Δώστε ζωή στα μοντέλα σας και τις μακέτες σας με φωτισμό χρησιμοποιόντας FIBER OPTICS
Fiber Optics- Practical Application Tips
How does it work? Think of optical fiber as magical moving a piece of light from the source (a distant light bulb) to the point where you want it. To move hundreds of points of light to the exact places they are needed can easily be done, provided you do a little planing. These hints will help you successfully plan how to light your model using optical fiber.
Note: Wiese instructions may at first glance seem difficult, but do not despair. It is rather like trying to describe how to tie a knot without waiving your hands to aid the description process. Lighting with optical fiber is easy once you have done it.
The first design question when using optica1 fiber is "Where will the Light Come From?" Most models have an internal cavity. A small model can often hold a pen size flashlight, if the batteries can be replaced and the light turned on and off, the model will be able to be independent of at base. Another option for getting the light into the fiber is to have the bulb (halogen works well) in the cavity, with current wires running to the bulb through the supports. With large displays, such as architectural models, putting the light source in the base and running the fiber into the model works well. This allows for air flow to cool a more intense light source, as well as lighting several separate buildings at the same time.
Think about heat! If you run a 100 watt bulb in a box with out ventilation it is going to get hot. Provide ventilation if you plan to use more than 15 watts. For the best effect use a small bulb with the fiber abutted to the bulb. At temperatures over 80C the plastic fiber will slowly yellow, over 95C will soften and melt.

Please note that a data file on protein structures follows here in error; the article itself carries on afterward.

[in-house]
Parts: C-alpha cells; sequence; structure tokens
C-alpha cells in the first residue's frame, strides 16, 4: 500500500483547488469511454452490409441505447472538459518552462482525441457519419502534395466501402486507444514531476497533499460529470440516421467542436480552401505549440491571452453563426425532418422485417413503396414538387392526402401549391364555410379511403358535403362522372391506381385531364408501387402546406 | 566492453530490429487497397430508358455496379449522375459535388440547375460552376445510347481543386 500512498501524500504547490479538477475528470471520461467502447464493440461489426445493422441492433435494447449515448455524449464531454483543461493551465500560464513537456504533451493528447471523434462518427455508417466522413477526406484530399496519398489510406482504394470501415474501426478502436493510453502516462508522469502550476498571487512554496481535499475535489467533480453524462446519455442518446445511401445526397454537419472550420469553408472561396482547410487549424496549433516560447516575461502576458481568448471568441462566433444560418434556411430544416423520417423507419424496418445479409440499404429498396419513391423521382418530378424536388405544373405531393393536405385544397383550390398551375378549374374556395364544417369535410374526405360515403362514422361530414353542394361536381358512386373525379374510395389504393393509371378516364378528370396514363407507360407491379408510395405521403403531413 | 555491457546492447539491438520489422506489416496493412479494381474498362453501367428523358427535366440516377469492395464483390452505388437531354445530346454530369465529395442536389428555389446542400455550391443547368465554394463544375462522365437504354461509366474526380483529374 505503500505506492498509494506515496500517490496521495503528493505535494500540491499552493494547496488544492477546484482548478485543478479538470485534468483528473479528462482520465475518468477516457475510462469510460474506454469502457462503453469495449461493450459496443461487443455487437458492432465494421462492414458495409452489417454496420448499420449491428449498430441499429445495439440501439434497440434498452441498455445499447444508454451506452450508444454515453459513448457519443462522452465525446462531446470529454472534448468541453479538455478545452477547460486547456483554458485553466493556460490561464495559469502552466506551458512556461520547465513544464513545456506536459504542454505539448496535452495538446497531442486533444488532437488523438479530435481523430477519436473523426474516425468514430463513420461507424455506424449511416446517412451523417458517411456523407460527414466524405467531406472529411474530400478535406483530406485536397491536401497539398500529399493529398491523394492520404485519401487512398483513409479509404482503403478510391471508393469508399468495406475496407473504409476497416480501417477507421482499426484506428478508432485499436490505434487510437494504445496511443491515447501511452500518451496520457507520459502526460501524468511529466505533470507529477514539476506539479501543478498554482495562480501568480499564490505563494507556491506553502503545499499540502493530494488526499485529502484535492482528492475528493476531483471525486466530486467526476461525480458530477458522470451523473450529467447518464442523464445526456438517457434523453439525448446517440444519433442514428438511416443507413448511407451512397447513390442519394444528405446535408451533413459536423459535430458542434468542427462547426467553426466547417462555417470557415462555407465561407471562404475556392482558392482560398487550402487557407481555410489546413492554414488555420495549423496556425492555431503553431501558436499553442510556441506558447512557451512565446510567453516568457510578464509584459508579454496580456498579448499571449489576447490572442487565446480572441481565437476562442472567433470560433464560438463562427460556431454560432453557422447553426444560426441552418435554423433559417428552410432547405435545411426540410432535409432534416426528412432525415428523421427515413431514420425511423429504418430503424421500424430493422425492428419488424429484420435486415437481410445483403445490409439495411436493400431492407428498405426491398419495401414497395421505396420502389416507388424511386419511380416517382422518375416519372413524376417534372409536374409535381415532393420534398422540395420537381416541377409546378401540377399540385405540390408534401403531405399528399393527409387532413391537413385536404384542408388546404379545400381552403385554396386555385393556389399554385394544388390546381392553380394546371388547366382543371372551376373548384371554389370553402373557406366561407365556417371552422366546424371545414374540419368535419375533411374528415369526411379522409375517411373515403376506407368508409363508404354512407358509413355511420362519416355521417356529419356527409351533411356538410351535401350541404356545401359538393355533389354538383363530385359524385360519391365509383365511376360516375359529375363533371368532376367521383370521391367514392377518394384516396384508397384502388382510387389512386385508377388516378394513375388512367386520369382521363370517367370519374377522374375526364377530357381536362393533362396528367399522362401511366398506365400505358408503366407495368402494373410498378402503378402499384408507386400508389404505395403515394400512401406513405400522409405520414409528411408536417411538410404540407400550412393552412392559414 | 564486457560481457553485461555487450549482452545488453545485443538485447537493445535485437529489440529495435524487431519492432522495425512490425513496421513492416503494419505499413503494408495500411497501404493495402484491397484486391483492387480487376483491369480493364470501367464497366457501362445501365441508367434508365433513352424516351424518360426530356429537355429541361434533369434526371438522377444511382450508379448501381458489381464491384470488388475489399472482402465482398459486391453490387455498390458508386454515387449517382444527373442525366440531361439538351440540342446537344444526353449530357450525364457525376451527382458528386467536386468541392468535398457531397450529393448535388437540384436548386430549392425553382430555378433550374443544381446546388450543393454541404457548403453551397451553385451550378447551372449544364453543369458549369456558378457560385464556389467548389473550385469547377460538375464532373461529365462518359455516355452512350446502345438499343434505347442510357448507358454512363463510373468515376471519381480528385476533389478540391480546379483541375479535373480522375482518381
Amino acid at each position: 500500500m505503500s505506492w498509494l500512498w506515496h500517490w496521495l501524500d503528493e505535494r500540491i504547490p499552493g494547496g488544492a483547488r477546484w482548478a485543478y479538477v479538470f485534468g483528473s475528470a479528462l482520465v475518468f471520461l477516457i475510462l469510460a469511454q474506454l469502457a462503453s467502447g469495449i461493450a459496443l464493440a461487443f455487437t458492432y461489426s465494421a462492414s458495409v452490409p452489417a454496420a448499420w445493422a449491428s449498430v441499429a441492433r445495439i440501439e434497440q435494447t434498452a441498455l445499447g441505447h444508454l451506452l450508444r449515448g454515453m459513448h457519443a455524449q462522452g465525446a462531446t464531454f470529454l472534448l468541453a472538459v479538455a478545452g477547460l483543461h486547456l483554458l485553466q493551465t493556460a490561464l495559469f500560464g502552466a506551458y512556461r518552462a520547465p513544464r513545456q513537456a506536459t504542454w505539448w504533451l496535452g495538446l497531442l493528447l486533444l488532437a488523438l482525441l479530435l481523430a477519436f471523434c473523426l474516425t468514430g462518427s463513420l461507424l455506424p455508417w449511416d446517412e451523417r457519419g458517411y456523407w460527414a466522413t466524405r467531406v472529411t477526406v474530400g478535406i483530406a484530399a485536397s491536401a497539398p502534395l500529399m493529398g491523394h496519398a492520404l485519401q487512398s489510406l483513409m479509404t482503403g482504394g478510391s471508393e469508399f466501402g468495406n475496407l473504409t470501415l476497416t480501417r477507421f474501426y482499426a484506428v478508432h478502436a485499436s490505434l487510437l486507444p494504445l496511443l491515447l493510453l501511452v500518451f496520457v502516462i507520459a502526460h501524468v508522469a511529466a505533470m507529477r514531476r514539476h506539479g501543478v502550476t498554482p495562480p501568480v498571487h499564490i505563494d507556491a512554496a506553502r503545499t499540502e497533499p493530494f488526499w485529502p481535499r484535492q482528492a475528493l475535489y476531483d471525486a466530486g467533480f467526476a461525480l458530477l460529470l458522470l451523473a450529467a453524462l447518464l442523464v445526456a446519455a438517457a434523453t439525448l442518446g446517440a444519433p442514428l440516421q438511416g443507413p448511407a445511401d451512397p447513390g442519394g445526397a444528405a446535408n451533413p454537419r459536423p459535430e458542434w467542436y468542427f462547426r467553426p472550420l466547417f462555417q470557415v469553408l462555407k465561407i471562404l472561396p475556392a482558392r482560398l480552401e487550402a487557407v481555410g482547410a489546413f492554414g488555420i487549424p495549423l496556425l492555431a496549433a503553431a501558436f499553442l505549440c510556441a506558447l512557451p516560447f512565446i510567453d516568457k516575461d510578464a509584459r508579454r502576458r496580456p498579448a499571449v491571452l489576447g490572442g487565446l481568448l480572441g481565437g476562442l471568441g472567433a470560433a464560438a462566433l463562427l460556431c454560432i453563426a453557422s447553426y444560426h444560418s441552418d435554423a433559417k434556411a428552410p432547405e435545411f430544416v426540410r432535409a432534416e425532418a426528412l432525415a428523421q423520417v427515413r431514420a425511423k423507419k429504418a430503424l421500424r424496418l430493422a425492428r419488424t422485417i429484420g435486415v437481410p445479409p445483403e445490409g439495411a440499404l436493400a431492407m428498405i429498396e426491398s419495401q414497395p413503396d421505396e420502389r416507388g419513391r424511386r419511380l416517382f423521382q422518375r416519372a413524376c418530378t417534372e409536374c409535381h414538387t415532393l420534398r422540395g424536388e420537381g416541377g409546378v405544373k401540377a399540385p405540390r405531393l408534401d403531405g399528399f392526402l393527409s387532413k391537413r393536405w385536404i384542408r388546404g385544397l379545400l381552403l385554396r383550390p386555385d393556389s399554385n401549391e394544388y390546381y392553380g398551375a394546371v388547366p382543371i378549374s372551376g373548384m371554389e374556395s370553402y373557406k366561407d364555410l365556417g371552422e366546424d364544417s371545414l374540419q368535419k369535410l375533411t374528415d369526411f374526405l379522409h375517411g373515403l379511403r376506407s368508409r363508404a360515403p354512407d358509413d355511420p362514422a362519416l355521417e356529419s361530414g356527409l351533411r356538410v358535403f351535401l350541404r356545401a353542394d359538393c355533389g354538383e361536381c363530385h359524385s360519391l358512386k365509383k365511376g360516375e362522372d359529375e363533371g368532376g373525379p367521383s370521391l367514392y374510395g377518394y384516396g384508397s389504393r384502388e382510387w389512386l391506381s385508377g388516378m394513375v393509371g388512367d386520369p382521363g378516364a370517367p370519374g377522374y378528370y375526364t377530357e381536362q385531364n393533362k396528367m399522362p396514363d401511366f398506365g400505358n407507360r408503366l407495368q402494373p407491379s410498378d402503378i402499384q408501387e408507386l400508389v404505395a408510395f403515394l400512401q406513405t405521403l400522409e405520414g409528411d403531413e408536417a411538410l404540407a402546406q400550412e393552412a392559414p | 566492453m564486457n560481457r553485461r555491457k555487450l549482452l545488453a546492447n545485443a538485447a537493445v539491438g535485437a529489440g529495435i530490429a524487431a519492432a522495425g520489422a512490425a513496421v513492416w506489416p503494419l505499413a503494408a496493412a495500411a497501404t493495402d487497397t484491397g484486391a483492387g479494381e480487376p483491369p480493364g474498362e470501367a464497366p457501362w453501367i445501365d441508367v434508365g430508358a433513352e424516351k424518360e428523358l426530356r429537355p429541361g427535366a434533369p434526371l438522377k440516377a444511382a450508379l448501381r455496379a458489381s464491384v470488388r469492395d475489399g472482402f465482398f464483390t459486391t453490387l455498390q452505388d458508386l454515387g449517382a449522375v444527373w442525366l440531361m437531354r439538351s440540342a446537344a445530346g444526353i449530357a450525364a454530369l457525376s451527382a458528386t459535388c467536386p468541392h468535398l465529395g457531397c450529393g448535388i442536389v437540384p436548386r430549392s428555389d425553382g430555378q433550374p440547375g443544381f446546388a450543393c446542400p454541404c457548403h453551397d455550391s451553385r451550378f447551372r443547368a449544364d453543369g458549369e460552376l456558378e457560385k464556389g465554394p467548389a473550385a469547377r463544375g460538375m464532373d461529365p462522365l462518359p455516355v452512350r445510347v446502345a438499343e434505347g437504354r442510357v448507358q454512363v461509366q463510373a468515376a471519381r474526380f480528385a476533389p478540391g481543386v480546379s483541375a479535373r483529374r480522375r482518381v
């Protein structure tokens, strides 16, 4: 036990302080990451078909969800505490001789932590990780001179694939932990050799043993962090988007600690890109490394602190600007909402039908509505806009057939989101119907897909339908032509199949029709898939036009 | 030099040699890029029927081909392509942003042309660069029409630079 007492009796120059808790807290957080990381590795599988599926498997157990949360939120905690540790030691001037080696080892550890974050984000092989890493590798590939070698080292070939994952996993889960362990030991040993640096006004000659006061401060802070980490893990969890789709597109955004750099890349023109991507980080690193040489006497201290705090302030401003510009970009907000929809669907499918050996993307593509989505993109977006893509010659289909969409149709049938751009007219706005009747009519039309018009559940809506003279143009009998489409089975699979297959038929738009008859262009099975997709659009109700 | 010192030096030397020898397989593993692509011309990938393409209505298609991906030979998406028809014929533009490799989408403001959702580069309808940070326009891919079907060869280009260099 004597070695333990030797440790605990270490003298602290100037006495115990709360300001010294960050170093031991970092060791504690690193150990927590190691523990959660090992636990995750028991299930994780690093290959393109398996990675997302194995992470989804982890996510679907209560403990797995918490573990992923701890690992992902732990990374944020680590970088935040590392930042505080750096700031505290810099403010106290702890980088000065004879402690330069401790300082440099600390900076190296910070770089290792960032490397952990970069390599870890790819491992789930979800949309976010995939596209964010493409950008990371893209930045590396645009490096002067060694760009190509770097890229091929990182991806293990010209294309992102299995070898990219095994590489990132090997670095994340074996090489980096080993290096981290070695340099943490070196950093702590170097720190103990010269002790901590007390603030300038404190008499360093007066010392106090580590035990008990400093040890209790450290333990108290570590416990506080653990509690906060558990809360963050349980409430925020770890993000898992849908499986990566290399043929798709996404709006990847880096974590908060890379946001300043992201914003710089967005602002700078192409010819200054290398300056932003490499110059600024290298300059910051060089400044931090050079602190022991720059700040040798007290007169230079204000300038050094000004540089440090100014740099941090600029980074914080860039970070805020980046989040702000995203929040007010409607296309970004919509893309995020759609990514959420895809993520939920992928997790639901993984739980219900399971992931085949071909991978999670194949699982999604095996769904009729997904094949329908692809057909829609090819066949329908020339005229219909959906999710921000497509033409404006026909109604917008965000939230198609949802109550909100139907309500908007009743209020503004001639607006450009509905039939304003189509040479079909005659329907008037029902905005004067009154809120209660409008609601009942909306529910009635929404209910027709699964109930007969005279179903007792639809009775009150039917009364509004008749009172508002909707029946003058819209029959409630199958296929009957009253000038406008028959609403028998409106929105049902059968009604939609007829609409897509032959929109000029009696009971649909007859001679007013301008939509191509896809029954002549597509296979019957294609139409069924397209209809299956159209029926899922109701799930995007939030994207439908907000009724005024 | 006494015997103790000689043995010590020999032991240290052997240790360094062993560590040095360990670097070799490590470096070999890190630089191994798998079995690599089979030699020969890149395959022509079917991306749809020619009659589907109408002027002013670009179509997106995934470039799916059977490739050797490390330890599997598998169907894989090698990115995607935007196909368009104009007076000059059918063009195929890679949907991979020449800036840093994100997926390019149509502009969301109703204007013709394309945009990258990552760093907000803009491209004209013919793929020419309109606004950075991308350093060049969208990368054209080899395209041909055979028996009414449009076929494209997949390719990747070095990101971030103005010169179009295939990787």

Having decided where the fiber is to be positioned cut more than the right length of fiber, a least a few inches on each end for handling. The fiber is easily trimmed, but is very hard to splice. Attach the fiber at the external end first, and gather the fibers into a loose bundle that terminates beyond the light source (this allows a working and handling length), The emitting end of the fiber, the one that is seen, can be trimmed flush with the face of the model, or left standing depending on the effect desired. Often this means drilling a hole for the optical fiber in your model. Position the fiber in the hole with an extra inch hanging out, glue the fiber and pull it through from the far side so the glue is pulled into the hole. When the glue is dry trim the fiber with a sharp knife.
Leave a bit of slack when tacking it down at the second end. This assures you that the fiber is not bearing any load or stressing the model. Group the inpUt ends together into a bundle, The fibers will accept more light if they are polished and do not cast shadows on each other, Trim the longest input ends with a knife. Loosely twist-tie it into a bundle with wire, tap the group end flat and tighten. Dip the bundle tip in clear epoxy so that it wicks up between the fibers. When dry sand with 440 grit paper or file the grouped end flat, and polish by rubbing on white bond paper or with extra fine jewelers rouge. It is common to have several separate bundles using the same light source.
Use two part epoxy rather than super glue or other one part glues! The solvent base of many one part glues dissolves the fiber. Test your glue on a piece of fiber before attaching to your model. (Devcon five minute epoxy works well, but if you have access to another type, try it first.)
Colored lights are made by tinting the incoming light. Use either colored cellophane or translucent paint. The lights can be made to blink different colors by passing a clear wheel between the fiber bundle and the light source. Paint the wheel with translucent colors to match the pattern of output you desire. Turn the wheel with a clock motor.
The fiber can be made to expand by heating it. The results vary with time and temperature, and a steady hand helps. By passing the end near a heat source (such as a soldering iron) it will contract in length and expand in diameter. The fiber will burn if you pass it through an open flame, so use caution.